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Astronaut and former U.S. Sen. John Glenn dies at 95

Last survivor of NASA’s original seven astronauts became first American to orbit earth in 1962 Friendship 7 flight

COLUMBUS — John Herschel Glenn Jr., a pioneer in space flight and former U.S. senator from Ohio, has died at age 95.

“We are saddened by the loss of Sen. John Glenn, the first American to orbit Earth,” NASA said in announcement on Twitter Thursday afternoon. “A true American hero. Godspeed, John Glenn.”

The former astronaut was admitted to the James Cancer Center in Columbus more than week ago, a spokesperson for the hospital said Wednesday.

He is survived by Annie Castor Glenn, his wife of 73 years; a son, John David Glenn; a daughter, Carolyn Glenn, and two grandsons.

Glenn, a lifelong Ohio resident who was born in Cambridge and grew up in New Concord, was the last survivor of the Mercury Seven, the group of test pilots chosen by NASA in 1959 as its original astronauts for the Project Mercury spaceflights. He was the fifth person to fly to outer space when he was chosen for the 1962 earth-orbiting Friendship 7 mission.

Launched by a rocket from Cape Canaveral, the one-man capsule containing Glenn circled the globe three times before reentering the atmosphere and splashing down in the Atlantic Ocean, southeast of Bermuda, four hours and 56 minutes later.

Glenn became a national hero following the flight, was honored by Congress and President John F. Kennedy and was celebrated with parades in multiple cities, including a ticker tape tour through Manhattan.

As a pilot, Glenn served in both World War II and the Korean War and logged nearly 9,000 hours of flight during his lifetime. He was the first person to make an intercontinental flight over the U.S. while averaging at supersonic speeds, for which he received his fifth Distinguished Flying Cross.

Following the Mercury mission, Glenn was encouraged by U.S. Sen. Robert F. Kennedy to enter politics and, in 1974, he was elected to the United States Senate as a Democrat.

He quickly proved popular with voters, and his 1980 re-election by more than 40 points sat the record for any election in Ohio.

While serving in the Senate, Glenn championed issues such cleaning up nuclear waste sites, securing funding for the international space station, veterans affairs, campaign finance reform and eliminating waste, fraud and abuse in government spending.

Known for a progressive voting record, Glenn took issue with the conservative policies of President Ronald Reagan’s administration and mounted a presidential challenge in 1984.

Buoyed by a wave of good publicity from the release of the book and film “The Right Stuff,” which chronicled the Mercury program, he was initially the frontrunner for the Democratic nomination in national polling.

However, due to a failure to campaign heavily in Iowa, he placed low in the initial state contests and withdrew from the race in March. He remained in the Senate and served until his retirement in 1999.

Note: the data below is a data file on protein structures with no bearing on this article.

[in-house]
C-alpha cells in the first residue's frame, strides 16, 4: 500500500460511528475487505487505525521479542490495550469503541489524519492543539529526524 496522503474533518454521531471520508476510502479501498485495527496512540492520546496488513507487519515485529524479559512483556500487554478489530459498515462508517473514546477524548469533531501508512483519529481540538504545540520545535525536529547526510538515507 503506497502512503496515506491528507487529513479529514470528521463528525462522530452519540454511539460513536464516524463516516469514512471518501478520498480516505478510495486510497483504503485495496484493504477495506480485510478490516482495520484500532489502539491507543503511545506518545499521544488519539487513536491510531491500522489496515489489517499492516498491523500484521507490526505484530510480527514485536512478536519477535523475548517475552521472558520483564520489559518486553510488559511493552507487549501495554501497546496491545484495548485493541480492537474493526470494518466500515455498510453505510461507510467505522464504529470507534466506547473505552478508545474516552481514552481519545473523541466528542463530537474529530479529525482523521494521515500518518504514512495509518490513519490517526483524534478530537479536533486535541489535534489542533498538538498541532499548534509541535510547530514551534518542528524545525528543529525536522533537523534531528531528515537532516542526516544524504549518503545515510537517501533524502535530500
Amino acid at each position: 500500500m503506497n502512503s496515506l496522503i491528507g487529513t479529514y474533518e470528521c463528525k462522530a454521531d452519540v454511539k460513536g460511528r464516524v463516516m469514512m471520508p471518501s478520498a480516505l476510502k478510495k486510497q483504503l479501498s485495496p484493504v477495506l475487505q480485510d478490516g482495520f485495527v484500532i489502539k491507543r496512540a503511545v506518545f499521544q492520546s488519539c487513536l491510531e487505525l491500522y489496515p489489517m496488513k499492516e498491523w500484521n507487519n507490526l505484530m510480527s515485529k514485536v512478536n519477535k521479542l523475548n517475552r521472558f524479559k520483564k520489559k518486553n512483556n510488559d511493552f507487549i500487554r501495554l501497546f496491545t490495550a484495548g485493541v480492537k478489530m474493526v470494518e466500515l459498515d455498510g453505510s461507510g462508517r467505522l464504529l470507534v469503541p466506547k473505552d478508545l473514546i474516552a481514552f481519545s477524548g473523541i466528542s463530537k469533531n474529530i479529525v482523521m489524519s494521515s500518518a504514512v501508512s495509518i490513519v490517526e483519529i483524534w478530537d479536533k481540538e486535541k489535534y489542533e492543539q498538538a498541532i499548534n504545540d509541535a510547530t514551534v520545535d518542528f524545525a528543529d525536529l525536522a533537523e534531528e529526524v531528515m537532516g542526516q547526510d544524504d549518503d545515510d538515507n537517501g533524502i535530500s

In 1998, Glenn became the oldest person to travel into space at age 77, when he made a return trip to orbit as a passenger on the space shuttle Discovery. He received the Presidential Medal of Freedom from President Barack Obama in 2012.

“When John Glenn blasted off from atop an Atlas rocket in 1962, he lifted the hopes of a nation,” Obama said in a statement Thursday. “And when his Friendship 7 spacecraft splashed down a few hours later, the first American to orbit the earth reminded us that, with courage and a spirit of discovery, there’s no limits to the heights we can reach together. With John’s passing, our nation has lost an icon and Michelle and I have lost a friend.”

Obama cited Glenn as an inspiration for exploration for generations to come.

“The last of America’s first astronauts has left us, but, propelled by their example, we know that our future here on earth compels us to keep reaching for the heavens,” Obama said. “On behalf of a grateful nation, Godspeed, John Glenn.”

Ohio’s current two U.S. senators also paid their respects.

Democrat Sherrod Brown recalled first meeting Glenn at the age of 16 at a Boy Scouts dinner in Mansfield, Ohio.

“It has been one of the great blessings of my life to get to know John Glenn, and for Connie and me to count on him and Annie as mentors and friends,” Brown said in a news release. “We loved him, we will miss him and we will continue to draw strength and wisdom from the lessons he shared with us over the years.”

Brown cited the qualities Glenn displayed as a senator and an astronaut.

“He saw enormous untapped potential in the nation he loved and he had faith that America could overcome any challenge,” Brown said. “John’s kindness, his intelligence, his courage and his commitment to service set an example that our country needs today more than ever. John’s legacy will live on in the pages of the history books and the hearts of everyone who knew and loved him.”

Republican Rob Portman cited Glenn’s many accomplishments.

“John Glenn was an American hero,” Portman said. “He flew 149 combat missions in two wars. He was the first American to orbit the Earth, and the longest-serving United States Senator in Ohio history.”

Portman, who now holds Glenn’s seat, spoke of a recent encounter with his predecessor.

“When I saw Senator Glenn in October at the Glenn School board meeting he was in good humor, gracious, and determined to contribute to Ohio, as always,” Portman said. “John and Annie’s marriage and their seven decades of partnership have been a model for Jane and me, and we send our condolences to our friend Annie and all the Glenn family at this difficult time.”

A public memorial service for Glenn will take place at Ohio State University. Details are pending. He will be buried at Arlington National Cemetery in Washington, D.C.